There is a story told of an old farmer living in medieval China who only owned one ailing horse, and then one day his only horse ran away. His neighbors said to him, “What bad luck!” And the farmer replied, “Good luck, bad luck, who knows?”
Several days later his sickly horse returned, bringing a dozen strong, healthy, wild horses with him. The farmer’s neighbors exclaimed, “What wonderful luck!” And again, the farmer answered, “Good luck, bad luck, who knows?”
The following week the farmer’s only son was riding one of the wild horses and fell off the horse, and broke his leg. The neighbors voiced their opinion of the terrible accident, “What awful luck!” And once again, the farmer replied, “Good luck, bad luck, who knows?”
A few days later the province went to war, the King’s army coming into the village and conscripting every young able bodied male. The farmer’s son of course was excused from duty due to his broken leg. The neighbor’s sons all went to war. The neighbors saw the farmer as having such good luck, but the farmer again answered, “Good luck, bad luck, who knows?”
This has to be one of my favorite stories, especially in times when I am tempted to view a circumstance as “bad luck”. Drawing a conclusion about any given thing only limits our perspective and shuts down our ability to see opportunity.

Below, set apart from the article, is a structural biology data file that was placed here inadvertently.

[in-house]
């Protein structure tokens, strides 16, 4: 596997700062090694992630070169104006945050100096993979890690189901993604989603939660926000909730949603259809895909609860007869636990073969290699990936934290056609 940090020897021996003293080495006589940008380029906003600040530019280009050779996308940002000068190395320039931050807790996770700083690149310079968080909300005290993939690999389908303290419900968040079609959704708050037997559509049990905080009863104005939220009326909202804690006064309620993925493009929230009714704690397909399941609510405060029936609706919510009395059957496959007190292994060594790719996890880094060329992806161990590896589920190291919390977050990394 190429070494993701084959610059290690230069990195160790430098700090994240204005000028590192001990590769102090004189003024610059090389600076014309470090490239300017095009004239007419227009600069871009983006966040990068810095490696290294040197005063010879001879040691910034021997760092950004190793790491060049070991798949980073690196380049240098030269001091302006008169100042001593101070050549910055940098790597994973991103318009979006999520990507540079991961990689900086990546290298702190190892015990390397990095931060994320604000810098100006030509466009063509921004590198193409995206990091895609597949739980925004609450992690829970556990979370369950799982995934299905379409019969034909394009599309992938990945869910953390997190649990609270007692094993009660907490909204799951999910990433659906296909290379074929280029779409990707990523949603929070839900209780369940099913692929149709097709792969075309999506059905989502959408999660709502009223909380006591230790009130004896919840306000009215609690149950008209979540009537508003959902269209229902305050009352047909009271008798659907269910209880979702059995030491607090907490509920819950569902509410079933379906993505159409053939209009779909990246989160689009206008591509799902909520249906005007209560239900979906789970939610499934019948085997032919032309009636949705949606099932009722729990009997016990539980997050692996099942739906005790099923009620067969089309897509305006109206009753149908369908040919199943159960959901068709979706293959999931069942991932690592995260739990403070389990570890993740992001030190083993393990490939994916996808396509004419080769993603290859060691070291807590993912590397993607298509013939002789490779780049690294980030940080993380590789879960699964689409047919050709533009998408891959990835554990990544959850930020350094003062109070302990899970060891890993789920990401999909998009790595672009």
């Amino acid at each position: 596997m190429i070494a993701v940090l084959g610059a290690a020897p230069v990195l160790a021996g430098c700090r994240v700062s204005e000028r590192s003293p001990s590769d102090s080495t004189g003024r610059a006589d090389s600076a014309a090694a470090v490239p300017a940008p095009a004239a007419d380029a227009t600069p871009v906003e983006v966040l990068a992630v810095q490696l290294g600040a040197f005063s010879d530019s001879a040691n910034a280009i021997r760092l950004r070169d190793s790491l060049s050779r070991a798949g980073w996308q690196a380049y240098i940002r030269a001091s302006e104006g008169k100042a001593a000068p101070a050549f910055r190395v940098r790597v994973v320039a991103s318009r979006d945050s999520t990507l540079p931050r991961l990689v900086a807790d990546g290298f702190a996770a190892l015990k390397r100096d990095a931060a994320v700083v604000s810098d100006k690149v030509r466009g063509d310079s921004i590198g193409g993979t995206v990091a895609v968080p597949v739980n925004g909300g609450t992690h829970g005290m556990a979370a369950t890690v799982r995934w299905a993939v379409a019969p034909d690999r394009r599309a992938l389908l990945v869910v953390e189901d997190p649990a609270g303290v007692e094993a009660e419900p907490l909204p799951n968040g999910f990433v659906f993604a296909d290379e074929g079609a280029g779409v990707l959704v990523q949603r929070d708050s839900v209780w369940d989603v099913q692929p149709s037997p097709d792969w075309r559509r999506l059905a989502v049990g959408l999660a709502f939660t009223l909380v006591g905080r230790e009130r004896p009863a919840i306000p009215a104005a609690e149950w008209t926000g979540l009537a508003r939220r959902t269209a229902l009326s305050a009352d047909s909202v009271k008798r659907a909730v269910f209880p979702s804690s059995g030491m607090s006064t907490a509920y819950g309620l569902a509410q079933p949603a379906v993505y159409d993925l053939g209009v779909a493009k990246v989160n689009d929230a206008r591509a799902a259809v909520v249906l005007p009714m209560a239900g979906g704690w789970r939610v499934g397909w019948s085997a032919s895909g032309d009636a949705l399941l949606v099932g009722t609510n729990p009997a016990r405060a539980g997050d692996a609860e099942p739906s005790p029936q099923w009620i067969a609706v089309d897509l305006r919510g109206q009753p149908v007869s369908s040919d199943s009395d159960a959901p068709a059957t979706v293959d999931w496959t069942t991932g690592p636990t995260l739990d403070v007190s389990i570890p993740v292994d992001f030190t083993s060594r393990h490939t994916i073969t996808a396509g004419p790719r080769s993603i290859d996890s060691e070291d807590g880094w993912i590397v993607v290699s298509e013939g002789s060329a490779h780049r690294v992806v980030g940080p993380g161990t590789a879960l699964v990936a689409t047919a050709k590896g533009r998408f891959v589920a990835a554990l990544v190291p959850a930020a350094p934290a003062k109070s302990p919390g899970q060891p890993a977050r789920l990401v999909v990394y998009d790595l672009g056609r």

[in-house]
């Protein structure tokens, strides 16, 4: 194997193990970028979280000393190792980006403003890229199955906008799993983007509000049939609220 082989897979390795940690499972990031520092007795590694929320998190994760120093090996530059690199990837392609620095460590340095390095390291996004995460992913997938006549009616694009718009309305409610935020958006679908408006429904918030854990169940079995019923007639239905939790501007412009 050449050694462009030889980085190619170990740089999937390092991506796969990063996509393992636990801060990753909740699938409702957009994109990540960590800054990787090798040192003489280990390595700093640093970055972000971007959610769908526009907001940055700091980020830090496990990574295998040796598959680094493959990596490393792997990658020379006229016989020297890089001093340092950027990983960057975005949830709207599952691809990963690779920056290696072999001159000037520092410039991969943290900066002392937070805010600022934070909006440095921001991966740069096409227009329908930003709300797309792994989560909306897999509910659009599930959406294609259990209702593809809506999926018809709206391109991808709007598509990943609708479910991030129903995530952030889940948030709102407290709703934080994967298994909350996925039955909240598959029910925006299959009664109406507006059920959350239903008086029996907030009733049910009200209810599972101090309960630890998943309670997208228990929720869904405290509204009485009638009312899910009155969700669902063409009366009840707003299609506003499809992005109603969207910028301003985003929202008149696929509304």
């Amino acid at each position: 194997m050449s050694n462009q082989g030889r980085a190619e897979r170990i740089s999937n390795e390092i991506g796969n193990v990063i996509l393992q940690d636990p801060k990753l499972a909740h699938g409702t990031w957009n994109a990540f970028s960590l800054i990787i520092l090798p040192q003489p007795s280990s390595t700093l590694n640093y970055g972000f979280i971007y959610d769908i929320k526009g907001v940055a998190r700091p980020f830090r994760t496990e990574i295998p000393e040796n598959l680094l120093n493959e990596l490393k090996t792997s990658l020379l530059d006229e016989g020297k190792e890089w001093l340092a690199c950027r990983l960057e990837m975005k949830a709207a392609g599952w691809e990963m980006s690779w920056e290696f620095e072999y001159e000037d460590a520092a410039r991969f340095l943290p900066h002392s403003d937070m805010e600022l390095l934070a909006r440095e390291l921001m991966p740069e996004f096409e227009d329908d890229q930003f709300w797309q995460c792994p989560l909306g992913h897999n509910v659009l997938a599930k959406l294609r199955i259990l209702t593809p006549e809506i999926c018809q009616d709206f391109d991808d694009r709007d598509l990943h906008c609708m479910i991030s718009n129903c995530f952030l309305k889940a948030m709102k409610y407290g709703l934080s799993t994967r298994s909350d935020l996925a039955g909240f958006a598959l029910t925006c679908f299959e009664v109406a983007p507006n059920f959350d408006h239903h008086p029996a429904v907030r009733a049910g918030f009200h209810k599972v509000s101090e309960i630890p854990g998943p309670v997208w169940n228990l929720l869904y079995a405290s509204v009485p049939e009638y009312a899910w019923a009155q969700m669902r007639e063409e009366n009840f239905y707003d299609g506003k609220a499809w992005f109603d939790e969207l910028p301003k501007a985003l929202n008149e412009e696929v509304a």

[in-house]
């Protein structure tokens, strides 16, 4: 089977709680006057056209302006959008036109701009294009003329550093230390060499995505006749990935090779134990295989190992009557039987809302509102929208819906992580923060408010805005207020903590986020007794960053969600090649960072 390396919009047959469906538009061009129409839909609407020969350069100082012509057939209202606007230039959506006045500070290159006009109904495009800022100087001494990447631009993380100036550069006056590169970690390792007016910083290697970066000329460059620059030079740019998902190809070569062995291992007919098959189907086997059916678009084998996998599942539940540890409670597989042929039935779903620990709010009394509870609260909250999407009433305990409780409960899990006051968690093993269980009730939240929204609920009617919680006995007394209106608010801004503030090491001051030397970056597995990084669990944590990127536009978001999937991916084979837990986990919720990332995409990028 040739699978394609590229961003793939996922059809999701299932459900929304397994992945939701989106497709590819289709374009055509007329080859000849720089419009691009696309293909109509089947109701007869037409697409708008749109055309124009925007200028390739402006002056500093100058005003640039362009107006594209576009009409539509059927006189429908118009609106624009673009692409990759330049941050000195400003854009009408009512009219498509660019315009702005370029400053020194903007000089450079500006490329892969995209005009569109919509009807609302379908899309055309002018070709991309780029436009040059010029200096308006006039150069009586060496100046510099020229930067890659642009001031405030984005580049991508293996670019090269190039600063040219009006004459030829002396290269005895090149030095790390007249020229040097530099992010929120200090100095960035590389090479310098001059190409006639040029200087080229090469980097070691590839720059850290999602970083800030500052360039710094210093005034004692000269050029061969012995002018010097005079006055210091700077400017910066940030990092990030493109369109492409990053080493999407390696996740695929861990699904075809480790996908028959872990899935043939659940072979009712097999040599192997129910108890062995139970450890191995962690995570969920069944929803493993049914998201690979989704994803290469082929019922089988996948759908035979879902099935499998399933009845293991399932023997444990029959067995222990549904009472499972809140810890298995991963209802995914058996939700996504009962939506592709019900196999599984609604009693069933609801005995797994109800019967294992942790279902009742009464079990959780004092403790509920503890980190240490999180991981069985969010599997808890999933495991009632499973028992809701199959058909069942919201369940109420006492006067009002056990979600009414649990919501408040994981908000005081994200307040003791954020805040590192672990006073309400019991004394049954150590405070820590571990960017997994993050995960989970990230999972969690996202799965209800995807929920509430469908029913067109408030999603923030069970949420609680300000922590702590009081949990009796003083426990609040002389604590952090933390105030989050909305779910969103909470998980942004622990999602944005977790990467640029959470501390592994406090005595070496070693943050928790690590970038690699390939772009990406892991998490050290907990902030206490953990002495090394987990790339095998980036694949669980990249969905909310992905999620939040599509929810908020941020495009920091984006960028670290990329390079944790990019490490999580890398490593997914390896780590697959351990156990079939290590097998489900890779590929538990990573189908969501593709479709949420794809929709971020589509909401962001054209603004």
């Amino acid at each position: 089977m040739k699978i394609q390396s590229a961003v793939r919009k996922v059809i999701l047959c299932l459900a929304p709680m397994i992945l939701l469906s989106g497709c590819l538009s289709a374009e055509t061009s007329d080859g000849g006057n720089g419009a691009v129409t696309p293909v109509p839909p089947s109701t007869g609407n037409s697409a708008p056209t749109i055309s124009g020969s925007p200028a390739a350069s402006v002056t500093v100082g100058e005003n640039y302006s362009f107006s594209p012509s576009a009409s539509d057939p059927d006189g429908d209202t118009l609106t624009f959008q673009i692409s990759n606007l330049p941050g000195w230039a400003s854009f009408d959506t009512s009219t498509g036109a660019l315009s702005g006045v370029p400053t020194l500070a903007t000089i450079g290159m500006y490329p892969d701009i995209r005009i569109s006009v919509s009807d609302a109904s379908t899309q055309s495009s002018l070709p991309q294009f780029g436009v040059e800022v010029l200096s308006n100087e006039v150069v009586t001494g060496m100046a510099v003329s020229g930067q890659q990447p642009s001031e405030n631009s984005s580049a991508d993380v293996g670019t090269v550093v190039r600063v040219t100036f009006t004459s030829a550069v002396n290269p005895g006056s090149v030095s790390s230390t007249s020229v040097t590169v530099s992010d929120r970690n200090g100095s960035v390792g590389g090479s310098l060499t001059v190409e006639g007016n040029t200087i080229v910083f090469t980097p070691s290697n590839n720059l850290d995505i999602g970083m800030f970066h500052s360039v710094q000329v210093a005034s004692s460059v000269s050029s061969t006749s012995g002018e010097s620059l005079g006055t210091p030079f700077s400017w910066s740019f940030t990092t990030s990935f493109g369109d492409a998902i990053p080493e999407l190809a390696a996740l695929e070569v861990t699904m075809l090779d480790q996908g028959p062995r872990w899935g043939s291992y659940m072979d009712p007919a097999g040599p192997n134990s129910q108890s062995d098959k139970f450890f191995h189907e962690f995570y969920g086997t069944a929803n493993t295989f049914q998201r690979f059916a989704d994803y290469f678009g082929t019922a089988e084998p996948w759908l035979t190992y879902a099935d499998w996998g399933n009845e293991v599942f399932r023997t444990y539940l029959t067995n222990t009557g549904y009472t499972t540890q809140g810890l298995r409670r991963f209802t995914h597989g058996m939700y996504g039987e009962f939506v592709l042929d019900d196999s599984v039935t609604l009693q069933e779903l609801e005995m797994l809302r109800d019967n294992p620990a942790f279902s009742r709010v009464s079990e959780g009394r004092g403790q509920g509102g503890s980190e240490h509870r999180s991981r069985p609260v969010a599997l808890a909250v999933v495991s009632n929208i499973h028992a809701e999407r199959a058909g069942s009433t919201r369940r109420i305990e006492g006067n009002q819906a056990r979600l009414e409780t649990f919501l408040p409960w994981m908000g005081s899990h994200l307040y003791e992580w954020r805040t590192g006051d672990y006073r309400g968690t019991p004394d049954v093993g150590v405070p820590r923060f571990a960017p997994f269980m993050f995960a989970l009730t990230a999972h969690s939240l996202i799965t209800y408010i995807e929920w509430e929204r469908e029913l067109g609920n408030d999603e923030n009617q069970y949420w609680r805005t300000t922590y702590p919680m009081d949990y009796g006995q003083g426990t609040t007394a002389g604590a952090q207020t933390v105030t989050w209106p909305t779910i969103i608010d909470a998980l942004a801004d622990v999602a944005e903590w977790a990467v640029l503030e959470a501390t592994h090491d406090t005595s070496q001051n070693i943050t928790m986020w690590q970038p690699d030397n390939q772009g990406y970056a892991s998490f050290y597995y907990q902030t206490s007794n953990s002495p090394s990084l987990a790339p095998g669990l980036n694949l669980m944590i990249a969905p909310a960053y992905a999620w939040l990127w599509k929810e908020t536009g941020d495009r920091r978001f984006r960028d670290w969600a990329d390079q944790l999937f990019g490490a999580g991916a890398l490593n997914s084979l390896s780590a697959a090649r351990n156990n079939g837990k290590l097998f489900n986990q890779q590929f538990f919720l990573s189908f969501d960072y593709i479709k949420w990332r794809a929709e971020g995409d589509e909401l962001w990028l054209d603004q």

As for the concept of “luck”, many times a belief in luck belies a poverty mentality, a backwards excuse for not being successful and a way to easily dismiss the success of someone else.
The poet Jean Cocteau once said “I believe in luck: how else can you explain the success of those you dislike?”
Economist Stephen Leacock also believed in luck, and expressed himself as a great believer in luck, and found that the harder he worked the more luck he had.
Certainly we’ve all experienced “luck” a time or two in our lives. A near miss, a lucky guess, a series of fortunate events that left us feeling thankful to a higher power, sensing that we really could not take credit for whatever it was that came about. And often even this is our own perception of those events that “sees” the luck.
The truth is, luck happens when we take more risks, show up more often, play full out, look at things from a different perspective, keep being curious, stop making conclusions, expect miracles, stay true to our authenticity, and take the initiative to be prepared when opportunity knocks.
Sometimes we just have to make our own luck.
Here’s to getting lucky 😉
Love & Magic,